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Berkeley County fails to act on energy-saving project

August 27, 2011|By MATTHEW UMSTEAD | matthew.umstead@herald-mail.com

MARTINSBURG, W.Va. — The Berkeley County Council declined Thursday to act on a proposal that an energy company estimated could result in 10 percent to 15 percent savings in utility costs.

A motion by Berkeley County Council President William L. "Bill" Stubblefield to proceed with an energy-savings project died for lack of a second.

Aside from Stubblefield, who said he felt the project had "good value" and should be pursued, the other four council members suggested the timing for such a project was not good.

Councilman Douglas E. Copenhaver Jr. said he wanted to explore all options before proceeding with such a proposal, which was pitched by Joe Hudak of Baltimore-based Constellation Energy.

After saying the county needed to be prudent with its money, Councilman James "Jim" Whitacre said he still would be interested in seeing actual "hard numbers" from the energy-savings project that the City of Martinsburg embarked upon recently with Constellation Energy.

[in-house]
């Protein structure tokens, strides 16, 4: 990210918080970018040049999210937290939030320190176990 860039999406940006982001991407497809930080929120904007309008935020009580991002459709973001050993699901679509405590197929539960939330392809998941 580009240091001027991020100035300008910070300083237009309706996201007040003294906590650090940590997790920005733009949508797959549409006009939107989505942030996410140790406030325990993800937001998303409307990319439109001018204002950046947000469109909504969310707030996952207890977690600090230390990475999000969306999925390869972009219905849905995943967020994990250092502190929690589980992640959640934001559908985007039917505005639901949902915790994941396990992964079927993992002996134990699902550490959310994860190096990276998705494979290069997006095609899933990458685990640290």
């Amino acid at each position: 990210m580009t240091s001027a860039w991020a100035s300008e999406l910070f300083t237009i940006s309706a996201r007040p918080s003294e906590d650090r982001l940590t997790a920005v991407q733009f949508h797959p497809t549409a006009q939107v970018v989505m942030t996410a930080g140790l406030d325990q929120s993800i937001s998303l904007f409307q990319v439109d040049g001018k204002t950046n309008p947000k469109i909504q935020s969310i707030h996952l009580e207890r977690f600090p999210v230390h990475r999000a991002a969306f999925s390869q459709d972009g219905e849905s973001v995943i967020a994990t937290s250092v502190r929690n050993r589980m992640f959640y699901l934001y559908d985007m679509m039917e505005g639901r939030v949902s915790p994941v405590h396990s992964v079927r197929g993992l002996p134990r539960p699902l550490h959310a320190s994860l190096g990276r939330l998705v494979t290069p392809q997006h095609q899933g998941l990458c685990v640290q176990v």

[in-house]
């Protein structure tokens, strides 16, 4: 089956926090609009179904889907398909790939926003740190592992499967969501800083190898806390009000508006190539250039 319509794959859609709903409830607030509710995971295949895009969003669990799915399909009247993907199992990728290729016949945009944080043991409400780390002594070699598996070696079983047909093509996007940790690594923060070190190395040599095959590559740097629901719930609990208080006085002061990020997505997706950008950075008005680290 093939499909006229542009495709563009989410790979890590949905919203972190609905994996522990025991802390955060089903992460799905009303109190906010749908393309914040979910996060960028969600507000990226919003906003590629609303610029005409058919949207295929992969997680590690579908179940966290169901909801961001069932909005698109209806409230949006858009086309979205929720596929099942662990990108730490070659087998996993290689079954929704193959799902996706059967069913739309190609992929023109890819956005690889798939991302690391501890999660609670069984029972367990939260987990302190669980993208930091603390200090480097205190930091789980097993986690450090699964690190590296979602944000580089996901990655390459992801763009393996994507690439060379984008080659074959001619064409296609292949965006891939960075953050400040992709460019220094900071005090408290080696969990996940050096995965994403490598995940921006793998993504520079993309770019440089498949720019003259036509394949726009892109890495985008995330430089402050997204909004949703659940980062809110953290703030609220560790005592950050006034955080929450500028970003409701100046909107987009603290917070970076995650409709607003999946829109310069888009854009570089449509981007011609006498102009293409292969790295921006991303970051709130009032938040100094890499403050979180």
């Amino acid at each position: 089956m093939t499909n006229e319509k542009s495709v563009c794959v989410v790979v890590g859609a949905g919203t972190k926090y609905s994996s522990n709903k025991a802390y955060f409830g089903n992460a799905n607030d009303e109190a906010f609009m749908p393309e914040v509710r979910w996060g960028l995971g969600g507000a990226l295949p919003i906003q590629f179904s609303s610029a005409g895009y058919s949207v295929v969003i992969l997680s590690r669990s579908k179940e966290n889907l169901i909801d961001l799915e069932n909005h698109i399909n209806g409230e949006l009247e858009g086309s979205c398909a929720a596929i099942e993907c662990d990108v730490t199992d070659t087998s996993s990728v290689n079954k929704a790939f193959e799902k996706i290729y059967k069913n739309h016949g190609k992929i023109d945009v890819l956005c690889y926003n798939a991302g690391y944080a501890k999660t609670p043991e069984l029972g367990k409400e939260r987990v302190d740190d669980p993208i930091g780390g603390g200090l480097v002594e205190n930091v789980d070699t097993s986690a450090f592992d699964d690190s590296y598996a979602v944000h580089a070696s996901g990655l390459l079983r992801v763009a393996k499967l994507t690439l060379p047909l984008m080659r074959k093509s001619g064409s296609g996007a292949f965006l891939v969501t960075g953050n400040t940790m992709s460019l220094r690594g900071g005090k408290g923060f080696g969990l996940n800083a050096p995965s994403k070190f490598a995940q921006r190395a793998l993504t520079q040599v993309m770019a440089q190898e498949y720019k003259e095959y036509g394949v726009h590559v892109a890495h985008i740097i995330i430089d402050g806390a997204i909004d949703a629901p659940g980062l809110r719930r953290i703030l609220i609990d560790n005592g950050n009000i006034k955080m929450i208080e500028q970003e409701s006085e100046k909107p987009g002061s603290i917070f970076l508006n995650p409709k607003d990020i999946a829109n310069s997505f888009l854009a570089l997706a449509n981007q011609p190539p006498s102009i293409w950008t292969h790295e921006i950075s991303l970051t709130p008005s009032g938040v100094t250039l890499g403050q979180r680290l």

About $1.2 million borrowed from Susquehanna Bank for the city's energy-efficiency projects will be paid back with the savings in utility expenses as part of a lease-purchase agreement, officials have said. Constellation has projected about $1.6 million in savings for the city over a period of 14 years, according to documents outlining the project.

If the savings do not materialize, then Constellation Energy "is on the hook" for the financing, Hudak said.

Hudak said the county could save an estimated $85,000 to $95,000 per year in utility costs based on a preliminary analysis.

City Manager Mark Baldwin said Friday that the utility upgrades outlined in the city's energy-savings project should be in place within the next two months.

Traffic signals in the city already have been retrofitted with LED lights and the replacement of bulbs and globes on downtown decorative lighting is expected to begin soon, Baldwin said.

Upgrades to lights beneath the railroad tracks passing over North Queen Street, the installation of new rooftop heating/cooling/ventilation units at City Hall and the fire station are among several upgrades as part of the project.

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